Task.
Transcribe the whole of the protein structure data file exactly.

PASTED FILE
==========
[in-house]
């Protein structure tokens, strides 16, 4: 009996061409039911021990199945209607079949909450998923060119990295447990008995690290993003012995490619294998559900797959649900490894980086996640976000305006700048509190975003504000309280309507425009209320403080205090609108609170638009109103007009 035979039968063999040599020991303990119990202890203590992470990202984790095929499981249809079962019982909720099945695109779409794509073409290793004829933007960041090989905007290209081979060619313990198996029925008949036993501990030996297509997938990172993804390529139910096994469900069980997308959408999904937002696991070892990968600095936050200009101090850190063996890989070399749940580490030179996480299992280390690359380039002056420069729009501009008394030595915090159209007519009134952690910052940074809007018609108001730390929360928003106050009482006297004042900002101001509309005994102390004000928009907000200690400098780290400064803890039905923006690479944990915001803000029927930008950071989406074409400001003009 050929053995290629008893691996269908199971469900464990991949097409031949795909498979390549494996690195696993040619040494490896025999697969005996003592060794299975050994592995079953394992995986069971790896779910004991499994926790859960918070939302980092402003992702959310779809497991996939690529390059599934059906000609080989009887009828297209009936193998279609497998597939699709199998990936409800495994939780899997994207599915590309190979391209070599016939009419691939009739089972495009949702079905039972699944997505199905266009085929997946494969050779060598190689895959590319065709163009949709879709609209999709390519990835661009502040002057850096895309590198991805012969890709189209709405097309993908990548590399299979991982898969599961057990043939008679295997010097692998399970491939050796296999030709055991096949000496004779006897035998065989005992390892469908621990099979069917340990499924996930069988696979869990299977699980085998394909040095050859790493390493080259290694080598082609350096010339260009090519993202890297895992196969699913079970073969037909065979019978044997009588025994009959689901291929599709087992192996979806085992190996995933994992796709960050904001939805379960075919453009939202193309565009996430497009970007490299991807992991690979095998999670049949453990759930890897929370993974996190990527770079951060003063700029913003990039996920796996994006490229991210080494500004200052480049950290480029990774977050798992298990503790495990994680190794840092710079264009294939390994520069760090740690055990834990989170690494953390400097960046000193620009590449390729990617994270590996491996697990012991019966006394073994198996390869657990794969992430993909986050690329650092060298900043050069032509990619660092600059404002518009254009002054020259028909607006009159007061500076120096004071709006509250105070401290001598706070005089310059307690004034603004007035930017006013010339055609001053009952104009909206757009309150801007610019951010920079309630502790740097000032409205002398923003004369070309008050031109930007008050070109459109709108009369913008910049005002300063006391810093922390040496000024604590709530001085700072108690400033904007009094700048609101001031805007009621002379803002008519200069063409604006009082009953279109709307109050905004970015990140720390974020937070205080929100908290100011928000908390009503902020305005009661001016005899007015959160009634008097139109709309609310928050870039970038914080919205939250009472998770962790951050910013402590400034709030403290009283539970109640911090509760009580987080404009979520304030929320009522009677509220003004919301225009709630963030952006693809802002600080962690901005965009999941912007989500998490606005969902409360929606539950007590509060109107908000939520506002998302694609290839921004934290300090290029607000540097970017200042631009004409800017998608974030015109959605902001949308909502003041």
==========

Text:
[in-house]
């Protein structure tokens, strides 16, 4: 009996061409039911021990199945209607079949909450998923060119990295447990008995690290993003012995490619294998559900797959649900490894980086996640976000305006700048509190975003504000309280309507425009209320403080205090609108609170638009109103007009 035979039968063999040599020991303990119990202890203590992470990202984790095929499981249809079962019982909720099945695109779409794509073409290793004829933007960041090989905007290209081979060619313990198996029925008949036993501990030996297509997938990172993804390529139910096994469900069980997308959408999904937002696991070892990968600095936050200009101090850190063996890989070399749940580490030179996480299992280390690359380039002056420069729009501009008394030595915090159209007519009134952690910052940074809007018609108001730390929360928003106050009482006297004042900002101001509309005994102390004000928009907000200690400098780290400064803890039905923006690479944990915001803000029927930008950071989406074409400001003009 050929053995290629008893691996269908199971469900464990991949097409031949795909498979390549494996690195696993040619040494490896025999697969005996003592060794299975050994592995079953394992995986069971790896779910004991499994926790859960918070939302980092402003992702959310779809497991996939690529390059599934059906000609080989009887009828297209009936193998279609497998597939699709199998990936409800495994939780899997994207599915590309190979391209070599016939009419691939009739089972495009949702079905039972699944997505199905266009085929997946494969050779060598190689895959590319065709163009949709879709609209999709390519990835661009502040002057850096895309590198991805012969890709189209709405097309993908990548590399299979991982898969599961057990043939008679295997010097692998399970491939050796296999030709055991096949000496004779006897035998065989005992390892469908621990099979069917340990499924996930069988696979869990299977699980085998394909040095050859790493390493080259290694080598082609350096010339260009090519993202890297895992196969699913079970073969037909065979019978044997009588025994009959689901291929599709087992192996979806085992190996995933994992796709960050904001939805379960075919453009939202193309565009996430497009970007490299991807992991690979095998999670049949453990759930890897929370993974996190990527770079951060003063700029913003990039996920796996994006490229991210080494500004200052480049950290480029990774977050798992298990503790495990994680190794840092710079264009294939390994520069760090740690055990834990989170690494953390400097960046000193620009590449390729990617994270590996491996697990012991019966006394073994198996390869657990794969992430993909986050690329650092060298900043050069032509990619660092600059404002518009254009002054020259028909607006009159007061500076120096004071709006509250105070401290001598706070005089310059307690004034603004007035930017006013010339055609001053009952104009909206757009309150801007610019951010920079309630502790740097000032409205002398923003004369070309008050031109930007008050070109459109709108009369913008910049005002300063006391810093922390040496000024604590709530001085700072108690400033904007009094700048609101001031805007009621002379803002008519200069063409604006009082009953279109709307109050905004970015990140720390974020937070205080929100908290100011928000908390009503902020305005009661001016005899007015959160009634008097139109709309609310928050870039970038914080919205939250009472998770962790951050910013402590400034709030403290009283539970109640911090509760009580987080404009979520304030929320009522009677509220003004919301225009709630963030952006693809802002600080962690901005965009999941912007989500998490606005969902409360929606539950007590509060109107908000939520506002998302694609290839921004934290300090290029607000540097970017200042631009004409800017998608974030015109959605902001949308909502003041």